U.S. Supreme Court to Decide on Inmate's Religious Right to Wear a Beard

Muslim man wants to grow a half-inch beard to accord with his faith. But the state refused the request, calling such a beard a security risk.

AP

Among the high-profile cases the U.S. Supreme Court is preparing to hear in its current term is one on Tuesday that concerns whether an inmate has the religious right to wear a beard.

Gregory Holt, who also goes by the name Abdul Maalik Muhammad, is serving life in prison in Arkansas. A Muslim, he said he wants to grow a half-inch (1.3 cm) beard to accord with his faith. But the state refused the request, calling such a beard a security risk.

The case reached the U.S. Court of Appeals for the Eighth Circuit, and the judges there sided with Arkansas. Holt then approached the Supreme Court with a handwritten appeal, media reports say.

Arkansas's attorneys say that a prisoner could escape and then alter his appearance by shaving the beard. They also argue that a blade or a SIM card could be hidden in facial hair of that thickness, the Los Angeles Times reported.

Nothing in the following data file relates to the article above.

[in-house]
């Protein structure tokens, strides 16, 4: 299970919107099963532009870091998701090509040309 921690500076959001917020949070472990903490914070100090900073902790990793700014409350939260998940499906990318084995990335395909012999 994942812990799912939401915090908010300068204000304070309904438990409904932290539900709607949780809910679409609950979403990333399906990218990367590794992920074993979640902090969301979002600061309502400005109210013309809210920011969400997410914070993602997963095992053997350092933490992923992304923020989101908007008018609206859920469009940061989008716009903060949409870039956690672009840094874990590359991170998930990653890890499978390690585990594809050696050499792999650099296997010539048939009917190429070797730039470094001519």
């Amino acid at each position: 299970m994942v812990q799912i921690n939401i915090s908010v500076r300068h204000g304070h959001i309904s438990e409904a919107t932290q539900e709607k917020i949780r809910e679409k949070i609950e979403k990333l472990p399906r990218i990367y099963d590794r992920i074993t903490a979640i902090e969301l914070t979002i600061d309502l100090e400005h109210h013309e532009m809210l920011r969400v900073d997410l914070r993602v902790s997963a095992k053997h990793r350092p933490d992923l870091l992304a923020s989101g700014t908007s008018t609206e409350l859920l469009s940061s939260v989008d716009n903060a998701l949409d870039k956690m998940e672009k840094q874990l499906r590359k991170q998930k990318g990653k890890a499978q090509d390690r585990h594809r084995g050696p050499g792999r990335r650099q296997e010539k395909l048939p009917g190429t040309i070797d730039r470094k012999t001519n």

An inmate in Arkansas can grow a quarter-inch beard for medical reasons if he cannot shave, the L.A. Times reported. Otherwise, state policy allows an inmate only a neatly trimmed mustache, CNN reported.

The Obama administration backs Holt in the case, as do advocacy groups including the American Jewish Committee. And policies in 44 other states would enable Holt to grow the beard he is seeking.

The case is Holt vs. Hobbs. Ray Hobbs is the director of the Arkansas Department of Corrections.